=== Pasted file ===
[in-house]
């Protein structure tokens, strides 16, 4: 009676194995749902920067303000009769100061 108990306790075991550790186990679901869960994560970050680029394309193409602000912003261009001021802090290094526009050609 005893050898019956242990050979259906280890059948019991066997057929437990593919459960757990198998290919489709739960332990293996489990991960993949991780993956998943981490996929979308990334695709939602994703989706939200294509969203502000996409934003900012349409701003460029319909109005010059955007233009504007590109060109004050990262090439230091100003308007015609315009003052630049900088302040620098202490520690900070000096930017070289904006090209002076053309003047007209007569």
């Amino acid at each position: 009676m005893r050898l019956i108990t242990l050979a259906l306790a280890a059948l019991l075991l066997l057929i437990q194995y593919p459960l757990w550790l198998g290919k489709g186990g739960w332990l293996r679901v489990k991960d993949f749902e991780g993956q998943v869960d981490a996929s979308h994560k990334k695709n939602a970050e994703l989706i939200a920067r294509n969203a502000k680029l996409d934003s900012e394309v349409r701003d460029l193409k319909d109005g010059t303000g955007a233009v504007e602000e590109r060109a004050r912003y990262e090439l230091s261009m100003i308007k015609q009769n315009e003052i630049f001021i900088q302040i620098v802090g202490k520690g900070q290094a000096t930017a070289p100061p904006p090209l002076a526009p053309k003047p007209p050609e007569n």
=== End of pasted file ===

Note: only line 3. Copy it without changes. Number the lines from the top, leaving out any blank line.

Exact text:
């Amino acid at each position: 009676m005893r050898l019956i108990t242990l050979a259906l306790a280890a059948l019991l075991l066997l057929i437990q194995y593919p459960l757990w550790l198998g290919k489709g186990g739960w332990l293996r679901v489990k991960d993949f749902e991780g993956q998943v869960d981490a996929s979308h994560k990334k695709n939602a970050e994703l989706i939200a920067r294509n969203a502000k680029l996409d934003s900012e394309v349409r701003d460029l193409k319909d109005g010059t303000g955007a233009v504007e602000e590109r060109a004050r912003y990262e090439l230091s261009m100003i308007k015609q009769n315009e003052i630049f001021i900088q302040i620098v802090g202490k520690g900070q290094a000096t930017a070289p100061p904006p090209l002076a526009p053309k003047p007209p050609e007569n």